The 15:17 to Paris is not a good movie and likely never should have been a movie in the first place. Prior to Gone Girl coming out in 2014 there was an interview with director David Fincher where he stated in regards to the adaptation process that, "The book is many things. You have to choose which aspect you want to make a movie from." This is likely what writer Dorothy Blyskal should have done were she to stand the chance of making a compelling picture out of the lives of the three young men that saved a passenger train full of people from being killed by a terrorist in 2015. There is no disputing what these guys did was heroic and that, if their story was going to be turned into a feature film, that it deserved to be a compelling one, but The 15:17 to Paris is not that movie. No, The 15:17 to Paris isn't really much of a movie at all despite the fact it could be looked at as one of great risk and ambition. Directed by Clint Eastwood, Blyskal's script decides to tell the broad story of the friendship between our three protagonists whom Eastwood decided to cast with the real heroes themselves rather than having actors portray them. Unfortunately, Blyskal not choosing an aspect of these guy's lives to zero in on and make a movie out of essentially separates the picture into two distinct halves: one being the military recruitment ad the first half functions as while the second forty-five minutes may as well be a European travelogue with the event we're all in the theater to see being tacked on in the last twenty or so minutes. This final sequence is the only part of the film that holds any real tension, any real drama, or hint of any real style that resembles that of a film produced by a major studio and made by an Academy Award winning director and actor. Of course, just as The 15:17 to Paris probably never should have been a feature film it was never going to be a feature film in the traditional fashion, but more one that solidified Eastwood is now making statements with his efforts rather than simply pondering and contemplating with his art. For Eastwood, The 15:17 to Paris is the definition of heroism; no qualms, no frills, no debate about it. That's fine and I can appreciate the choice, but defining a certain quality doesn't automatically make that representation of the same quality. Spencer Stone, Anthony Sadler, and Alek Skarlatos are heroes, no doubt, but their movie is (unfortunately) pretty terrible.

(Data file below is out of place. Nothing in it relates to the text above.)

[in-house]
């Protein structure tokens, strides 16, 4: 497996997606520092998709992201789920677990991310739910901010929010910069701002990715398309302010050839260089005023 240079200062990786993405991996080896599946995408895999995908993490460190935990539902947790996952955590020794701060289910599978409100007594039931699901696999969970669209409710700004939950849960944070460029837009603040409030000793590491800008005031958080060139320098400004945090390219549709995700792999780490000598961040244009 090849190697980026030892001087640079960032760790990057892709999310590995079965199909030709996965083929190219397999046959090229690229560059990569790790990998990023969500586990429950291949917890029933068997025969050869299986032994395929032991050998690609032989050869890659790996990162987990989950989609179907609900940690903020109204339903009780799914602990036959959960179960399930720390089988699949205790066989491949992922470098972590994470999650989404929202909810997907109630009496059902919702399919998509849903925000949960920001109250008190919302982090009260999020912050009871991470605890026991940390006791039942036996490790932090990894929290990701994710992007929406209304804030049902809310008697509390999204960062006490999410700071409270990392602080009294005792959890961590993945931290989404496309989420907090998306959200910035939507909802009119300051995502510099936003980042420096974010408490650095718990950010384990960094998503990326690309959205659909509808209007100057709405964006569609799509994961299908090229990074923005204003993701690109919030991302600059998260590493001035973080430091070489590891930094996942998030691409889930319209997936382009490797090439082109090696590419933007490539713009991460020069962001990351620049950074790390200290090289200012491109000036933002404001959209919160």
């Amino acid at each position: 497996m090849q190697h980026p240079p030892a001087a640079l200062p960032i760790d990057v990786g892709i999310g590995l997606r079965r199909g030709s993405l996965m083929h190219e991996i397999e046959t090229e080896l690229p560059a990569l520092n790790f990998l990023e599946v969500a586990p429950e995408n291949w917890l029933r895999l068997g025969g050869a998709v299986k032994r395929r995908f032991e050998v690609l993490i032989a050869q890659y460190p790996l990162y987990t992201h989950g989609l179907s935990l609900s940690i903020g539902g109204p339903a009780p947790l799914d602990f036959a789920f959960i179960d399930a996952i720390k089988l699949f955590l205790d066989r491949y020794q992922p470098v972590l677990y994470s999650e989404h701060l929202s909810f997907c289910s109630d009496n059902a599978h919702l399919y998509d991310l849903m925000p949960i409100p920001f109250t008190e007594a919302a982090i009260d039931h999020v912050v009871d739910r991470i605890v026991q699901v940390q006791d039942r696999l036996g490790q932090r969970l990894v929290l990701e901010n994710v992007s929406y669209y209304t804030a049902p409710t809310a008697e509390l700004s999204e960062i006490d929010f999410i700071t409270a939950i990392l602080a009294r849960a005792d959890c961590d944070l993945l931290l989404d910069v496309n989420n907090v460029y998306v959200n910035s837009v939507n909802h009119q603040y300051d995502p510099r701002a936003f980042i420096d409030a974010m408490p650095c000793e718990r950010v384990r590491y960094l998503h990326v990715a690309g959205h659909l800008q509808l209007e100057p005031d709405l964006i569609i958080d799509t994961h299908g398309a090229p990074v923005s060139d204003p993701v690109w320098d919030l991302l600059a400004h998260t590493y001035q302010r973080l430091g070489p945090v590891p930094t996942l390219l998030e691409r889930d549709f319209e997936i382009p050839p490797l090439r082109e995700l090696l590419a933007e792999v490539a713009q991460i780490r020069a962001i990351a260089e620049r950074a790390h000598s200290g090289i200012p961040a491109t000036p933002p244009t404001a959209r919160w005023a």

Teaser Trailer for SOLO: A STAR WARS STORY